Monday, April 21, 2014

Comparing the plot of a Novel to an Artist's Canvas.

I was talking to a friend the other day about how to devise the plot of a novel.  Afterward I gave some thought to the topic and came up with the analogy that it's much like an artist painting with oils.  The plot is comprised of layers and just as an artist uses layers to build a scene on the canvas, an author uses layers of subplots to build a story.

Each time I set out to write a new novel I start from an idea I've carried around in my brain for months or years.  During the actual writing I jot down notes and ideas, and start a list to capture the details of my characters lives.  One of the toughest parts of crafting a novel is keeping the details straight both in your mind and on the page.  There is software available to help, but I have yet to use these tools. I, like many others before me, prefer to write the way the Masters did, except for the added help of a computer rather than a typewriter.

The bulk of what I write is made up as I go, but eventually I begin putting together a rough outline.  The purpose for the outline is more for brainstorming the story and plot than anything else.  I find that the more I write the less I need notes.  It's only when I'm working long hours on my day job like I have been since the beginning of 2014 that I find it necessary to fall back on the help of an outline.  

If I had the perfect life I'd wake up, take a walk on a beach or through a forest formulating my thoughts, and then I'd return to my writer's office and sit down at my computer to begin a new day of storytelling.  Only in my dreams.  

Instead my routine starts with a shower, breakfast, and a thirty to forty-five minute commute to work five days a week.  I write the bulk of my work on weekend mornings.  If I'm lucky I get a day or two in during the week early in the morning before the day job that still pays me more than my writing.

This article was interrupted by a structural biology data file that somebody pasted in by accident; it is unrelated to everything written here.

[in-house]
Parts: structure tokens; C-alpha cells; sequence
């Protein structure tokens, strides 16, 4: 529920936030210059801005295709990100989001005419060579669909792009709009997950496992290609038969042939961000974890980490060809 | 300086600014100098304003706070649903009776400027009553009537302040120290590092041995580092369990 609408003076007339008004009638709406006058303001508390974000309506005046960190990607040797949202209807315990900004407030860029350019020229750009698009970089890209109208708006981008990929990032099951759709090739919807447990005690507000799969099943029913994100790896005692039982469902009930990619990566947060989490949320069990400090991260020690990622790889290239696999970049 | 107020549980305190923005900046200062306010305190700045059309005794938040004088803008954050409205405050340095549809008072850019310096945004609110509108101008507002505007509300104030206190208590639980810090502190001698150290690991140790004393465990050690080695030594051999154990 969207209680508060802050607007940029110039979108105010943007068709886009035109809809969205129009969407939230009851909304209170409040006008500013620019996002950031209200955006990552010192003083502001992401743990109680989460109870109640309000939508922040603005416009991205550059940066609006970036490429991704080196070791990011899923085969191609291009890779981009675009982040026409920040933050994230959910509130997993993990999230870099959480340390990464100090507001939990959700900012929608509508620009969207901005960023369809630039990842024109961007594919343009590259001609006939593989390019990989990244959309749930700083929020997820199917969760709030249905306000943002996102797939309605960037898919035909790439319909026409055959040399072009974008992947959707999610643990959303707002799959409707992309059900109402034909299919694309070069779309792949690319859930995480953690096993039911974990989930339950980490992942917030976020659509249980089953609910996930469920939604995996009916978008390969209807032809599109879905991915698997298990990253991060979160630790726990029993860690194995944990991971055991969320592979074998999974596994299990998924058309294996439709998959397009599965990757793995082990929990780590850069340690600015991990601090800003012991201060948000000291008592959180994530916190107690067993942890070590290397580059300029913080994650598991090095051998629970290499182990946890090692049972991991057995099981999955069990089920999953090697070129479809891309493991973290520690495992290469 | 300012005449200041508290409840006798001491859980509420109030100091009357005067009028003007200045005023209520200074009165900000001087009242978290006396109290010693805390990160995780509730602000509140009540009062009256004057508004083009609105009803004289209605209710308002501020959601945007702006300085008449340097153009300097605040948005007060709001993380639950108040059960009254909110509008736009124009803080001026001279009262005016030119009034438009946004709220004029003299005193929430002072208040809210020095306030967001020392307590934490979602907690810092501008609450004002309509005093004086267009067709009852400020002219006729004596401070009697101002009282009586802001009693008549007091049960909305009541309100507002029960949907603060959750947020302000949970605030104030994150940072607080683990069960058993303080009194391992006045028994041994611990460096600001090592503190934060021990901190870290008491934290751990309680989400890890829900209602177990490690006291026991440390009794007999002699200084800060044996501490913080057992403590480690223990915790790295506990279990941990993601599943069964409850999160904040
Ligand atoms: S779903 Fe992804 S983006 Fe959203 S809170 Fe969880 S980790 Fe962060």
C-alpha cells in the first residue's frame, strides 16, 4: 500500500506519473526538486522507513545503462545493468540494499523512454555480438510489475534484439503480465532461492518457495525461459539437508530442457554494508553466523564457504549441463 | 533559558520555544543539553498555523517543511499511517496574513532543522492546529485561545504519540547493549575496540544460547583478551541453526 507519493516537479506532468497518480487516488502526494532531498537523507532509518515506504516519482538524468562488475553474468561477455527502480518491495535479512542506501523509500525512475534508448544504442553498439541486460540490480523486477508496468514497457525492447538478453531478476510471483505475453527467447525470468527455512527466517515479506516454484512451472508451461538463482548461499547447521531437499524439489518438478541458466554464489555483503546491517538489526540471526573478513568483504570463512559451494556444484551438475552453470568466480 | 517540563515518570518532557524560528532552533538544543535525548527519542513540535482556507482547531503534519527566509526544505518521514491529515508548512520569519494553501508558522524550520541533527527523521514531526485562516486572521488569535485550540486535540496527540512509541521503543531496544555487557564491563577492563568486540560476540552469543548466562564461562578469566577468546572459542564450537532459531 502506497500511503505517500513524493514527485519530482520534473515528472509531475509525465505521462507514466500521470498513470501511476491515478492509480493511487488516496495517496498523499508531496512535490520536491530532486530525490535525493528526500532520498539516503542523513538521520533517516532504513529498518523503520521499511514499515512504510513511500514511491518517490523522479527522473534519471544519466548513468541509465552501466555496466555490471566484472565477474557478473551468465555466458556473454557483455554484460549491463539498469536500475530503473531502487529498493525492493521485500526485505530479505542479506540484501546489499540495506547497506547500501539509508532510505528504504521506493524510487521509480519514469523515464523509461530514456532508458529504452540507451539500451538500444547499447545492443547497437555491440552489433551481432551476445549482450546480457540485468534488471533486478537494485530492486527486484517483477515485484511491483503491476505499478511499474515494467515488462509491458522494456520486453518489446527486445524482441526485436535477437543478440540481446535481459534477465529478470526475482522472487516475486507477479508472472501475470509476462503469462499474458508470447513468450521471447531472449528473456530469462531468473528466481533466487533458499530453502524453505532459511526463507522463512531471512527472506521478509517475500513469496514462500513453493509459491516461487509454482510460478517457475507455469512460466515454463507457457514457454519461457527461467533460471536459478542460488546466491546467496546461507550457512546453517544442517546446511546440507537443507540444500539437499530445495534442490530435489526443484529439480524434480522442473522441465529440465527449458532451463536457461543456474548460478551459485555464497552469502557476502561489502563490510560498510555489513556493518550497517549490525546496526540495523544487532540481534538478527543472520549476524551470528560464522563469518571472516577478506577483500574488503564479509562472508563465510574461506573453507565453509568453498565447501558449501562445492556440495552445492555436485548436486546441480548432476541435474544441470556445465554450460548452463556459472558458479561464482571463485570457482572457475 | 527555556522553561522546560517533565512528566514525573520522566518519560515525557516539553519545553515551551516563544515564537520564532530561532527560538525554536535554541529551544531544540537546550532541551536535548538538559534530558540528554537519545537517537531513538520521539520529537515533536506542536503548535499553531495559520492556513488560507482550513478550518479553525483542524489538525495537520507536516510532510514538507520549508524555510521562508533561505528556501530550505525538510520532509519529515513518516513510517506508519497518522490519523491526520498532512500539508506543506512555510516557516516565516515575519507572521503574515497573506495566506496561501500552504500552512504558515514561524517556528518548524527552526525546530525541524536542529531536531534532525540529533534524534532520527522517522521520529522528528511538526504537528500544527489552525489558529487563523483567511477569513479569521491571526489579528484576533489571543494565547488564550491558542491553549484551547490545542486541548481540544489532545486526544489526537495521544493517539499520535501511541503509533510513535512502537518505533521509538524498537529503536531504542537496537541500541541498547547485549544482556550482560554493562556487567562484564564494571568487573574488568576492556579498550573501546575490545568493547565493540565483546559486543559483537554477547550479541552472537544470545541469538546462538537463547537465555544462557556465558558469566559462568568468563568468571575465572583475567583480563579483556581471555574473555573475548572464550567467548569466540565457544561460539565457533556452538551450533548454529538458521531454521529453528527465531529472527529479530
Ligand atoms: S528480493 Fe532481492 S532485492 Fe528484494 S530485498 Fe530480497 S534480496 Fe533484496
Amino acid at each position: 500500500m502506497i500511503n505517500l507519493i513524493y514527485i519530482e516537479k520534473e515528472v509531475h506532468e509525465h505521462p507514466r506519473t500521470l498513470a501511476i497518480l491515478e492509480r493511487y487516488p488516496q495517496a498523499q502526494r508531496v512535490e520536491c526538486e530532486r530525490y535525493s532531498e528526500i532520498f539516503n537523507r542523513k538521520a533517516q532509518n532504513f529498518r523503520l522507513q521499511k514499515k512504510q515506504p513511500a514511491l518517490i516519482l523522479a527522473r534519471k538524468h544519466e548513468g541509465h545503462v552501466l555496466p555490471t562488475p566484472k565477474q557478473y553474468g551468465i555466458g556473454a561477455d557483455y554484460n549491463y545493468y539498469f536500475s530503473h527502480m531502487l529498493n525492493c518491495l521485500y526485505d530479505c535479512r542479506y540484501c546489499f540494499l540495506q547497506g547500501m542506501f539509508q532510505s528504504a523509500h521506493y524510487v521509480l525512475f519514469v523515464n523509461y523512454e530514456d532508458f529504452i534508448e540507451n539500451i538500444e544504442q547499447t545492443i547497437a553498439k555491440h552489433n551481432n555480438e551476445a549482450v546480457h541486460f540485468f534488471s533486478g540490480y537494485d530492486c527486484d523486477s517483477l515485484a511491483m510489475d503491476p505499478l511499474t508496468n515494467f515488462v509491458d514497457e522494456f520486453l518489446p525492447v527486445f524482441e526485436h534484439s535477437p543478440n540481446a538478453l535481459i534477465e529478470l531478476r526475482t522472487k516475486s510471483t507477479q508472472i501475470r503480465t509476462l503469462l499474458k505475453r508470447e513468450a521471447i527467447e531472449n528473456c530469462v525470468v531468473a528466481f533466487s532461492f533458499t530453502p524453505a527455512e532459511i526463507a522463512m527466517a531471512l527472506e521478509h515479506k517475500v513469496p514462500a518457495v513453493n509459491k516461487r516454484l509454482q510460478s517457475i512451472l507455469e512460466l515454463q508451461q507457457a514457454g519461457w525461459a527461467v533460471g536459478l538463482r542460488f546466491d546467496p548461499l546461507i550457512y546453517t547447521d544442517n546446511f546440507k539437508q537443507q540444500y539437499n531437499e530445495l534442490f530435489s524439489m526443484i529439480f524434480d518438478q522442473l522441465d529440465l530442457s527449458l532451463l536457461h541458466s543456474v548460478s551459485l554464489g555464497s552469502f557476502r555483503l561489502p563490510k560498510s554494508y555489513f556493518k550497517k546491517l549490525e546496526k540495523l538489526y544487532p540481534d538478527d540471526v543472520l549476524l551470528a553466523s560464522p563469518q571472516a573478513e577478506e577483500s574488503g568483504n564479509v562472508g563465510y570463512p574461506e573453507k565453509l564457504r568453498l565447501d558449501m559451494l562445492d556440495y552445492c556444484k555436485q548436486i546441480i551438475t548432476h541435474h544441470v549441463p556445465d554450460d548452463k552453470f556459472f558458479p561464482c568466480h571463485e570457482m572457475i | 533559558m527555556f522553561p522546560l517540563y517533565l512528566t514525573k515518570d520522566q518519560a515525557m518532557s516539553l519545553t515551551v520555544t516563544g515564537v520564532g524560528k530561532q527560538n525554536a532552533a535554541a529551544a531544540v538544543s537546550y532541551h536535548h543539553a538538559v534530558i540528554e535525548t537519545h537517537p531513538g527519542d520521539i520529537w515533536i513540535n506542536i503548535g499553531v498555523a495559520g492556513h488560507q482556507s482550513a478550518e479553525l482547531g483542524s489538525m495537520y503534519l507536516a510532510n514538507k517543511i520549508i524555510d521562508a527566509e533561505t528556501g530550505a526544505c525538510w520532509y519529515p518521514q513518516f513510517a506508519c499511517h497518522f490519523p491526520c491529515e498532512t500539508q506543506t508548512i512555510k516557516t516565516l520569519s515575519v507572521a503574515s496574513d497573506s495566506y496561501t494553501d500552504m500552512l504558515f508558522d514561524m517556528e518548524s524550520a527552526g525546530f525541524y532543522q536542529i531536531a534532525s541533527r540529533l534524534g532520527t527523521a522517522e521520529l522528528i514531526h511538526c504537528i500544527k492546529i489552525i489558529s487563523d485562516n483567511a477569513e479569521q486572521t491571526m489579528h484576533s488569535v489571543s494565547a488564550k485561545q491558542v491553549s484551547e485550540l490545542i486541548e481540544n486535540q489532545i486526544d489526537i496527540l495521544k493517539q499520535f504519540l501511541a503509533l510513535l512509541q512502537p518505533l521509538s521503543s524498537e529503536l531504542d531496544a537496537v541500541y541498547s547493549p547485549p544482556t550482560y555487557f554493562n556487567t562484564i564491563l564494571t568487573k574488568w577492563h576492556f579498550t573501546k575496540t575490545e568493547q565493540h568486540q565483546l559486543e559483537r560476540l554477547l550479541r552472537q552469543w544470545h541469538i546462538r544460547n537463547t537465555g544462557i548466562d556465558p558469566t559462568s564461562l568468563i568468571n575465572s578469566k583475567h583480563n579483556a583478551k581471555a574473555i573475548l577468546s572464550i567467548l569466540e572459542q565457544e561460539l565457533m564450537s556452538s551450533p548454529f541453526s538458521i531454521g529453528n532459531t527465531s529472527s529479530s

The cool thing about the human brain is that it's always in motion.  Sending signals to our muscles, storing thoughts, making memories, or dreaming dreams.  For writers the brain spends some time working out where the plot and characters will lead to next.  When I first began writing I'd write down every thought I had worried that I might forget one.  These days I think up something and let it churn, so to speak, in my mind for days or weeks.  When the time is right It will come to me and find its way into the pages of the novel.  

It seems that as we humans take up new skills and find our passions.  Sometimes rediscovering the things we loved in our youth we form new pathways within our brains.  The more we use these new skills the easier the tasks become.  The mind is an amazing machine.

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